TEXAS A&M (US)—The tiny tongue of a fruit fly could provide big answers to questions about human eating habits, possibly even leading to new ways to treat obesity.
Researchers at Texas A&M University examined the taste organs on Drosophila’s proboscis (tongue), which triggers the minute fruit fly’s desire to eat or not to eat. They found that several factors, especially the creature’s internal daily clock, determine feeding behaviors—and these same taste sensitivities very likely apply to humans.
Details of the study are reported in the new issue of the journal Current Biology.
“The ‘clock’ that influences this decision to eat or not to eat is found inside the taste sensing cells, which send a signal to eat,” explains Paul Hardin, Distinguished Professor of Biology.
“Once this signal is sent, the brain then tells the fly to eat or not, but all of this seems to depend on the time of day. These clocks have a very direct link to its eating habits.”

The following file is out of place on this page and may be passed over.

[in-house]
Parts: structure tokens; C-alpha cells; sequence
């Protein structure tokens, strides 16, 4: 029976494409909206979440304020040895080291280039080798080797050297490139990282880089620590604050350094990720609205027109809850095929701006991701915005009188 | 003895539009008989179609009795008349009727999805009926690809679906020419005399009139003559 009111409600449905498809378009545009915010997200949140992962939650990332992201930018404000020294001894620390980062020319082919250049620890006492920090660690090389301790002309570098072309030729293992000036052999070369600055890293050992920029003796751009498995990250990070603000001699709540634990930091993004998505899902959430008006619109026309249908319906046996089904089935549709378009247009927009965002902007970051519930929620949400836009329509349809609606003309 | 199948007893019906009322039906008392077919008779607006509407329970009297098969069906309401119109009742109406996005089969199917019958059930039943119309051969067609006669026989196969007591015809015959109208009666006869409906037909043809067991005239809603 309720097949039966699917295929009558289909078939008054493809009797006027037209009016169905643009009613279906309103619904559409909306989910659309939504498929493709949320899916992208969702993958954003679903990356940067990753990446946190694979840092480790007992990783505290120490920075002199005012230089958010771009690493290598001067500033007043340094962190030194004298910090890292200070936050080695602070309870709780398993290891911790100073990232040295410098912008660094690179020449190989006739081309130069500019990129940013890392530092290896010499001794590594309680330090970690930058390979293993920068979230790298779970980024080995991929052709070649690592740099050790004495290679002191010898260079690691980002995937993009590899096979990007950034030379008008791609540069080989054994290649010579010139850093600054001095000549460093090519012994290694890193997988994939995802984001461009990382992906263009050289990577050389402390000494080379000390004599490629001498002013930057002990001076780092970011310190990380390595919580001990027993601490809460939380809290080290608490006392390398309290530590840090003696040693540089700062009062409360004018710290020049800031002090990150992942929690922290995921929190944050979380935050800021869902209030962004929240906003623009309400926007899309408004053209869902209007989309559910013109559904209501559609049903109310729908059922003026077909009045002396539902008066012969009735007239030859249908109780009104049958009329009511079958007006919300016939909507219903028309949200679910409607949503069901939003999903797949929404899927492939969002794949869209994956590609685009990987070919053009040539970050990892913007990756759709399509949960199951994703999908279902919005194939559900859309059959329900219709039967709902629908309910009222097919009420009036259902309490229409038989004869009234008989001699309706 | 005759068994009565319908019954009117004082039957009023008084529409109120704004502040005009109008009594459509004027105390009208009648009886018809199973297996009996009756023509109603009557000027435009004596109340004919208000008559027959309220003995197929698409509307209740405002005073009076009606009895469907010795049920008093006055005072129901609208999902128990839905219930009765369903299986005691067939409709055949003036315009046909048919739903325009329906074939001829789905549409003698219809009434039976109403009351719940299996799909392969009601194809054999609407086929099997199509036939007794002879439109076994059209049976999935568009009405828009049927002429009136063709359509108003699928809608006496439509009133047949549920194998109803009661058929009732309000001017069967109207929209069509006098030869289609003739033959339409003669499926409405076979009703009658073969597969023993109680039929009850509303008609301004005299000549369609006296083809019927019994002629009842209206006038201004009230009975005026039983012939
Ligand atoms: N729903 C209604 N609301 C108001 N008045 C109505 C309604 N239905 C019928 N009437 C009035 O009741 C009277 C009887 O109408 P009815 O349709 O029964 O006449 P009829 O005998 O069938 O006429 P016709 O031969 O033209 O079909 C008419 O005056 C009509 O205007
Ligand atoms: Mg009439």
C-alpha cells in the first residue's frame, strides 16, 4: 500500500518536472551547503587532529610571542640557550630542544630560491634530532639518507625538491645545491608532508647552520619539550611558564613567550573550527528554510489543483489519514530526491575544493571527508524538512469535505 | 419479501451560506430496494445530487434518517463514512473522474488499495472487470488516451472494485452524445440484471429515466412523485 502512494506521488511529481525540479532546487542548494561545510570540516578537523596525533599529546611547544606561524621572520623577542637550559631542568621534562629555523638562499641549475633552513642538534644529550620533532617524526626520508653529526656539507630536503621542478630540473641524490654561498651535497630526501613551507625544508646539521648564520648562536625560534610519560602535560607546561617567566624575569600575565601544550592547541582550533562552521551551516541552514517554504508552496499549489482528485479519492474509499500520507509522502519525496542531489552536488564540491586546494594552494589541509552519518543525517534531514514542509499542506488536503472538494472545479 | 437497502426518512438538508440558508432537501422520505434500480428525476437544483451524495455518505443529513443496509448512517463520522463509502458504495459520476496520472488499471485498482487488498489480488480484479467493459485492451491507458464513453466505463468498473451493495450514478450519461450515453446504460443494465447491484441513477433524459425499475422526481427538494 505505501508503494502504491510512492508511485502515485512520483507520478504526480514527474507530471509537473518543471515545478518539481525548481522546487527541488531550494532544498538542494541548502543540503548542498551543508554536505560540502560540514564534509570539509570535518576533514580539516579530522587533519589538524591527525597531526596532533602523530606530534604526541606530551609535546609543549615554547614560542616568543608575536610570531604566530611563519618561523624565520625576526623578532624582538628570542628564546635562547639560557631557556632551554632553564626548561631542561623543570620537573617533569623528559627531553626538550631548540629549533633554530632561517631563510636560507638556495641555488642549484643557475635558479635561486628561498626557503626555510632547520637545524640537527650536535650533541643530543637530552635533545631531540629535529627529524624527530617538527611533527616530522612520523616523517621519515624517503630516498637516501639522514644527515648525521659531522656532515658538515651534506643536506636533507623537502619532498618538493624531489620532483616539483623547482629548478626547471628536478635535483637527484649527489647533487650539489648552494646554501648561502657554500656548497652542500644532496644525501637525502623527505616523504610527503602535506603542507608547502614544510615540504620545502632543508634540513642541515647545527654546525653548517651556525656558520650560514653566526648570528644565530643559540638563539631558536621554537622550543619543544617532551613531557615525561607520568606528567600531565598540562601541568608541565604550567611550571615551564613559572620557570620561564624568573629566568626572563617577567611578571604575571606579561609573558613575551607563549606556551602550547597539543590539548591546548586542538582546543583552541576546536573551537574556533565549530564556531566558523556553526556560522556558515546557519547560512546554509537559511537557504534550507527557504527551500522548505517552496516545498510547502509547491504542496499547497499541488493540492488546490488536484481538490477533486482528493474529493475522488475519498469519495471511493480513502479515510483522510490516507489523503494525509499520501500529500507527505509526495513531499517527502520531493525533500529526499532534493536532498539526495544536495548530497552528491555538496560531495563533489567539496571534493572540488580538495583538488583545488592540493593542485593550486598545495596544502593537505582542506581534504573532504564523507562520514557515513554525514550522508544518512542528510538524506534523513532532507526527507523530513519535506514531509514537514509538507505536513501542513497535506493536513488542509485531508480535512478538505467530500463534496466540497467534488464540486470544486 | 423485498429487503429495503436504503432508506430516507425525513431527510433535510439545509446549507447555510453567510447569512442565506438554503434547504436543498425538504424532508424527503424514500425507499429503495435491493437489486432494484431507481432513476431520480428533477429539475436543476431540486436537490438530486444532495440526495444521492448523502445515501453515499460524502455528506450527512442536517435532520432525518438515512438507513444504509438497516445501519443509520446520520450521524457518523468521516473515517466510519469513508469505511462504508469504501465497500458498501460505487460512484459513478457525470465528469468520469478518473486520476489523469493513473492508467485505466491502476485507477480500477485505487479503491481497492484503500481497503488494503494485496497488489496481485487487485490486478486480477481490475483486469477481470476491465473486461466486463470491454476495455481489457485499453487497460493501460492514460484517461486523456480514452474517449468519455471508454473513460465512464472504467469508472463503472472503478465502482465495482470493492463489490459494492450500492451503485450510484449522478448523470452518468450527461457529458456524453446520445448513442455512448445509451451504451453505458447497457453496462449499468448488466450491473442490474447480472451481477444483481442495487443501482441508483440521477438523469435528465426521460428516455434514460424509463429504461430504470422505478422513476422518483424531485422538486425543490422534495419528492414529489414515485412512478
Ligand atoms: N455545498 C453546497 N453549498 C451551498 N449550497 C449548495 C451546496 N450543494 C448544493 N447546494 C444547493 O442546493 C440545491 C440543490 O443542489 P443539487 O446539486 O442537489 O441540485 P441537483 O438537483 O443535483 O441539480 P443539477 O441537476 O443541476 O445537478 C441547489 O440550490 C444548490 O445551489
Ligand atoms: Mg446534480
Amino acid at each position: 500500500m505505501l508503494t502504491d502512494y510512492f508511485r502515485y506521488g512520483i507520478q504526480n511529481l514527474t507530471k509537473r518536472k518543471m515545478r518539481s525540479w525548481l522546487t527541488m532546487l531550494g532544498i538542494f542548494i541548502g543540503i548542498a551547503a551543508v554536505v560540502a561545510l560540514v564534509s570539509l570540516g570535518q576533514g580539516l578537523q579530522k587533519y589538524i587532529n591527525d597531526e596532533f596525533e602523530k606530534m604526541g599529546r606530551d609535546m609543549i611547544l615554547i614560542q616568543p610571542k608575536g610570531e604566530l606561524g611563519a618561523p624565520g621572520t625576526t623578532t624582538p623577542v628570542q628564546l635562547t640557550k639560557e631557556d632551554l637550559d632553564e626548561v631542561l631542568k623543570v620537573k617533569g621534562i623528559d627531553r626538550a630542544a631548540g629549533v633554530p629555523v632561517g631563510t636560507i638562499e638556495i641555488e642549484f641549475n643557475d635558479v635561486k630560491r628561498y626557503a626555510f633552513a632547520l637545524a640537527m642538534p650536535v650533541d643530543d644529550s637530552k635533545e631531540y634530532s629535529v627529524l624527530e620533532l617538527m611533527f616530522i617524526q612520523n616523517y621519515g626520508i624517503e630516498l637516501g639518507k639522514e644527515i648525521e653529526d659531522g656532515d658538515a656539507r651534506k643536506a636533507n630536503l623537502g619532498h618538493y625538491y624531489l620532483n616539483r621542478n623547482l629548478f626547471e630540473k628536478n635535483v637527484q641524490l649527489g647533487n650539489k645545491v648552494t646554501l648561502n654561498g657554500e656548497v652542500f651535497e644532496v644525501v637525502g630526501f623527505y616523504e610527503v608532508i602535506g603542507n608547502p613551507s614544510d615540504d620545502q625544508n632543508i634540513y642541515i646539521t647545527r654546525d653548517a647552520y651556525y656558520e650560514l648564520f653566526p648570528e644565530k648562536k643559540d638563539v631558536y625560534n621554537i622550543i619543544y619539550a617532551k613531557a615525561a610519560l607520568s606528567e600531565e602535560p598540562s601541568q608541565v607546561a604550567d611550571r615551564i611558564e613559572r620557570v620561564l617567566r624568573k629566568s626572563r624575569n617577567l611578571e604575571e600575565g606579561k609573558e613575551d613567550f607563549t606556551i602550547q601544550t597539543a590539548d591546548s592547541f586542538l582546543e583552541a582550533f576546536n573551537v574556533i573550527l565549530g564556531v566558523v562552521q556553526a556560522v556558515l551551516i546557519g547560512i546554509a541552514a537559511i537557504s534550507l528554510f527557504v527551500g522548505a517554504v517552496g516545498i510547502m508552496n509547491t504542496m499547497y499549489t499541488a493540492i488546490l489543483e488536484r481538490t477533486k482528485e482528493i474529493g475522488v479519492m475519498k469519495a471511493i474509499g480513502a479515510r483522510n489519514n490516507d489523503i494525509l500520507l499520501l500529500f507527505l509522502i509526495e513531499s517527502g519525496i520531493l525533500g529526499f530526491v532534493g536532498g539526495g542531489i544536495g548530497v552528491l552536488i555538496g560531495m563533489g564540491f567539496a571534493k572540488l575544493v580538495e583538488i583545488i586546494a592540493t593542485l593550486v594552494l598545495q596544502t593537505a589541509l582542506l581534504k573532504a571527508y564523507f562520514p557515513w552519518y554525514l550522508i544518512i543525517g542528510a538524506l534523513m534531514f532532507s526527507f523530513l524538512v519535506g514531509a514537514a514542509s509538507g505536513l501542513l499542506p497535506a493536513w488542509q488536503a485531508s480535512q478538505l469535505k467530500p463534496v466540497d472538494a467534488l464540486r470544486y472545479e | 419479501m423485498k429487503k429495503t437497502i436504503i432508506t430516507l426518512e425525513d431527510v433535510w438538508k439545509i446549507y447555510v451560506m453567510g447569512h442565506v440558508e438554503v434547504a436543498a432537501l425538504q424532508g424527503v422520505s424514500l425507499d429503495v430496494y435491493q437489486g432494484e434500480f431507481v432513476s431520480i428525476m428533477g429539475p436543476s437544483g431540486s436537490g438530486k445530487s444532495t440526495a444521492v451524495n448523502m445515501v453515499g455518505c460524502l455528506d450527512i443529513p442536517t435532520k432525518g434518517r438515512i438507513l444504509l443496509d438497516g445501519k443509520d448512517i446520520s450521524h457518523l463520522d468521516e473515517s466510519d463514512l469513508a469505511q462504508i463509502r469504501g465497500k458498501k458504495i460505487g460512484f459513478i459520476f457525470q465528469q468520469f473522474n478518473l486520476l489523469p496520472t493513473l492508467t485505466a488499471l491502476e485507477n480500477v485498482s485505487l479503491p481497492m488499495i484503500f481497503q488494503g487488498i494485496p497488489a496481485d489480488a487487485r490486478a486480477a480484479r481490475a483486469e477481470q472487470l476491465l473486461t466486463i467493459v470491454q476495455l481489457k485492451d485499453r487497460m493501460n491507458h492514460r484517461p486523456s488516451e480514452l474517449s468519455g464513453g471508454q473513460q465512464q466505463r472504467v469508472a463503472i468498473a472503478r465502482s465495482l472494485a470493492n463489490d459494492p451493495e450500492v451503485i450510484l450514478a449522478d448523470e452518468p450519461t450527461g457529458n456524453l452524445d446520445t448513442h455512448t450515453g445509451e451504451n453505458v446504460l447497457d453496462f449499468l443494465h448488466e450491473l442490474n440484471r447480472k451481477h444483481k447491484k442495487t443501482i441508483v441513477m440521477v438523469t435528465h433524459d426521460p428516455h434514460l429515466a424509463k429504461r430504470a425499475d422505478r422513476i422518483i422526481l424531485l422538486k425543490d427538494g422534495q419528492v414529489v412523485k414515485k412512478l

Drosophila, commonly called fruit flies and smaller than a grain of rice, are found worldwide and there about 1,500 species. The word is a Latin phrase for “dew loving.”
Like most flies, they have a natural instinct to seek out food “and they are always looking for something to eat,” Hardin adds.
“These inner clocks control the sensitivity to food and also affect how much the flies eat. We found that the highest sensitivity to sugar is in the daytime, and far less at night. But we found that if you eliminate these clocks, the flies will eat much more food. So these clocks seem to suppress the desire for food at certain times of day.”
Hardin notes that there are obvious parallels that could be drawn comparing the desire for food by the fruit flies and the human desire for food.
“It’s long been established that as humans, we have clocks, too,” he adds. “If clocks in our taste-sensing cells also control when and how much we eat, it could greatly impact weight gain. Understanding how these clocks control eating could potentially lead to ways to combat obesity.
“By looking closely at factors that control Drosophila’s desire to eat, we can draw comparisons to human eating behaviors,” Hardin says. “If we could adjust the key internal clocks, we might be able to control food consumption and, of course, that would be a big step in the fight against obesity.”
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